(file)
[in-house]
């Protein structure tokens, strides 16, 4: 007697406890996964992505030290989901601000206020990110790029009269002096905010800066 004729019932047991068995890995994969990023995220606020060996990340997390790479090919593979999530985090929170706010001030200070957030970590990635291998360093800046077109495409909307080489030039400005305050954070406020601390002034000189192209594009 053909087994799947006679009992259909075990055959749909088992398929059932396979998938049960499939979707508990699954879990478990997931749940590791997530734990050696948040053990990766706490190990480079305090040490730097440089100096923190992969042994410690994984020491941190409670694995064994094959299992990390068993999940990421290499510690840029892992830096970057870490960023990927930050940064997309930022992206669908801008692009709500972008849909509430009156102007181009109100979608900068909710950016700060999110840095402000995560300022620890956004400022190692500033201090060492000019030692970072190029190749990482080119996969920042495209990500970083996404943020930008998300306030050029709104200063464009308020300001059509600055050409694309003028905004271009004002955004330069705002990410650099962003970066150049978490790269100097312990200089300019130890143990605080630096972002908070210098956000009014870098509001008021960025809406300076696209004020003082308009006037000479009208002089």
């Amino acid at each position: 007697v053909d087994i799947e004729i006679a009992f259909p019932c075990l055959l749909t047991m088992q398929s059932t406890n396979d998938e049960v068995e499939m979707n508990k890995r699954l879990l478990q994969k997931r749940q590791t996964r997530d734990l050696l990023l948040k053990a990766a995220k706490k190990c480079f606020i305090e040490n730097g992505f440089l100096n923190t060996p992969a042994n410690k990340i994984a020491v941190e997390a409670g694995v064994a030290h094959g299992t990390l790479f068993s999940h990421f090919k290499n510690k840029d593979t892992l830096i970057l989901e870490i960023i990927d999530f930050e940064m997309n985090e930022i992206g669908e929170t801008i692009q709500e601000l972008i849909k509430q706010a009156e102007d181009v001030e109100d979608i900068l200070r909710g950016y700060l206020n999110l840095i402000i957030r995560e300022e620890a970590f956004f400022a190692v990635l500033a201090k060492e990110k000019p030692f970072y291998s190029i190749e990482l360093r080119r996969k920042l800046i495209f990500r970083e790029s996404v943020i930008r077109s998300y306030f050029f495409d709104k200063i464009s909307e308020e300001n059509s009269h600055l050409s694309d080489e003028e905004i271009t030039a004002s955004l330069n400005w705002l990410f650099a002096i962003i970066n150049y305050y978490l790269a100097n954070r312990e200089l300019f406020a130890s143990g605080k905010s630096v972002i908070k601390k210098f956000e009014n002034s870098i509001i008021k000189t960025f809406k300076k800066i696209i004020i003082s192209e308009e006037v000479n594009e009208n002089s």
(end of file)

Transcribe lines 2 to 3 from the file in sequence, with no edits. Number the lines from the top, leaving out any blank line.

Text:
């Protein structure tokens, strides 16, 4: 007697406890996964992505030290989901601000206020990110790029009269002096905010800066 004729019932047991068995890995994969990023995220606020060996990340997390790479090919593979999530985090929170706010001030200070957030970590990635291998360093800046077109495409909307080489030039400005305050954070406020601390002034000189192209594009 053909087994799947006679009992259909075990055959749909088992398929059932396979998938049960499939979707508990699954879990478990997931749940590791997530734990050696948040053990990766706490190990480079305090040490730097440089100096923190992969042994410690994984020491941190409670694995064994094959299992990390068993999940990421290499510690840029892992830096970057870490960023990927930050940064997309930022992206669908801008692009709500972008849909509430009156102007181009109100979608900068909710950016700060999110840095402000995560300022620890956004400022190692500033201090060492000019030692970072190029190749990482080119996969920042495209990500970083996404943020930008998300306030050029709104200063464009308020300001059509600055050409694309003028905004271009004002955004330069705002990410650099962003970066150049978490790269100097312990200089300019130890143990605080630096972002908070210098956000009014870098509001008021960025809406300076696209004020003082308009006037000479009208002089």
């Amino acid at each position: 007697v053909d087994i799947e004729i006679a009992f259909p019932c075990l055959l749909t047991m088992q398929s059932t406890n396979d998938e049960v068995e499939m979707n508990k890995r699954l879990l478990q994969k997931r749940q590791t996964r997530d734990l050696l990023l948040k053990a990766a995220k706490k190990c480079f606020i305090e040490n730097g992505f440089l100096n923190t060996p992969a042994n410690k990340i994984a020491v941190e997390a409670g694995v064994a030290h094959g299992t990390l790479f068993s999940h990421f090919k290499n510690k840029d593979t892992l830096i970057l989901e870490i960023i990927d999530f930050e940064m997309n985090e930022i992206g669908e929170t801008i692009q709500e601000l972008i849909k509430q706010a009156e102007d181009v001030e109100d979608i900068l200070r909710g950016y700060l206020n999110l840095i402000i957030r995560e300022e620890a970590f956004f400022a190692v990635l500033a201090k060492e990110k000019p030692f970072y291998s190029i190749e990482l360093r080119r996969k920042l800046i495209f990500r970083e790029s996404v943020i930008r077109s998300y306030f050029f495409d709104k200063i464009s909307e308020e300001n059509s009269h600055l050409s694309d080489e003028e905004i271009t030039a004002s955004l330069n400005w705002l990410f650099a002096i962003i970066n150049y305050y978490l790269a100097n954070r312990e200089l300019f406020a130890s143990g605080k905010s630096v972002i908070k601390k210098f956000e009014n002034s870098i509001i008021k000189t960025f809406k300076k800066i696209i004020i003082s192209e308009e006037v000479n594009e009208n002089s």